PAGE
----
Split into two parts, the first seven episodes premiered on Netflix on May 27, 2022, while the final two episodes will debut July 1, 2022.

The Locations Department is a vital part of a film production as the leadership is typically the first hired. The team expends during location scouting and prep, and are among the last to finish once filming is complete and the shooting crew moves on. Holdren described the department as a “logistics department with degrees of creative input.” 

“As a craft, we’re still mysterious, sometimes even to our colleagues in other departments” he joked. “The Locations Department finds the filming locations, contracts with location owners, works with government entities, several different vendors, and serves as the ambassadors for the production to the outside world. We work on logistics, safety, and make it so the crew has somewhere to eat lunch or go to the bathroom, even providing the toilet paper sometimes. We work to find our base camps, crew and truck parking, locations for catering. We work with our colleagues in the Transportation Department to work out the logistics for our filming locations. And when it’s all over, we try to leave the locations better than we find them.”
Stephen Hanson in location truck
Hanson added that their department focuses on the creature comforts a crew or cast member may need, such as chairs, tables, heaters, food, and hair and makeup stations.

“We also deal with police and security. We do janitorial work. We are the PR person before and during filming. We worry about the filming and road permits,” Hanson said.
“You have to sell the idea of production to people with complete honesty and understanding, not only to get permission to film in or near their homes or businesses, but also to make sure the temporary disruption is worth their time,” Holdren said.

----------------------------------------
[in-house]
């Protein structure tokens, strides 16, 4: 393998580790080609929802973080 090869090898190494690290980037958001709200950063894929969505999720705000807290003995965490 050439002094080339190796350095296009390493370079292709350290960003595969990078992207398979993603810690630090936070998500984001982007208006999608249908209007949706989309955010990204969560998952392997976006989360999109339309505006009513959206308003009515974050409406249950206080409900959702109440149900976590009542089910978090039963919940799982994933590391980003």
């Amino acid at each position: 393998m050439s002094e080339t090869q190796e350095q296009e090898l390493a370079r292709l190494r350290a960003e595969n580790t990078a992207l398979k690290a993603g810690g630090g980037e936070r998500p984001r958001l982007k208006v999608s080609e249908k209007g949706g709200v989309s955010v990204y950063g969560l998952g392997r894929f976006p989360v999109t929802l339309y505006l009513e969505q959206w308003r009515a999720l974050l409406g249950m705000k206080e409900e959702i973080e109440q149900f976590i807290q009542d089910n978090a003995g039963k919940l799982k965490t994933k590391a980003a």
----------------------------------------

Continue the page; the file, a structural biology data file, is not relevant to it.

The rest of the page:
The two said that creating a feature film, TV show, or commercial involves more skills than just acting and editing, and many positions are hired locally where the crew is filming the project, so long as the trained workforce exists.

“About any skillset can transfer into the film industry,” Hanson said. “You have to build the sets, make sure the electricity is safe when rigging, and you have to buy the tools and equipment.”

“Our industry is employing carpenters, plumbers, and electricians,” Holdren said.

The two understand there are many more challenges for a film student in West Virginia as opposed to a student with the same professional goals somewhere more known for film production like New York or California.

“Don’t let anyone tell you you’re not legitimate, but understand there are many different jobs in our industry,” Holdren said. “If you’re willing to take the chance and you try it and it’s not for you, it’s okay to live a normal life. Not everybody is famous, but we’re all real human beings. We work hard and love what we do, and the money we make doing it helps us do fun things between jobs, even our own creative work.”

Though their work for the current season of “Stranger Things” is finished, the duo is currently working Locations on a feature film called “Love Lies Bleeding.” The romantic thriller stars Kristen Stewart and is currently in pre-production. They will be working on this movie through August.

To learn more about Hanson and Holdren’s professional work visit their IMDB’s profiles:

Stephen Hanson: www.imdb.me/stephenhanson
Sam Holdren: www.imdb.me/samholdren


Stranger Things Season 4 Location Crew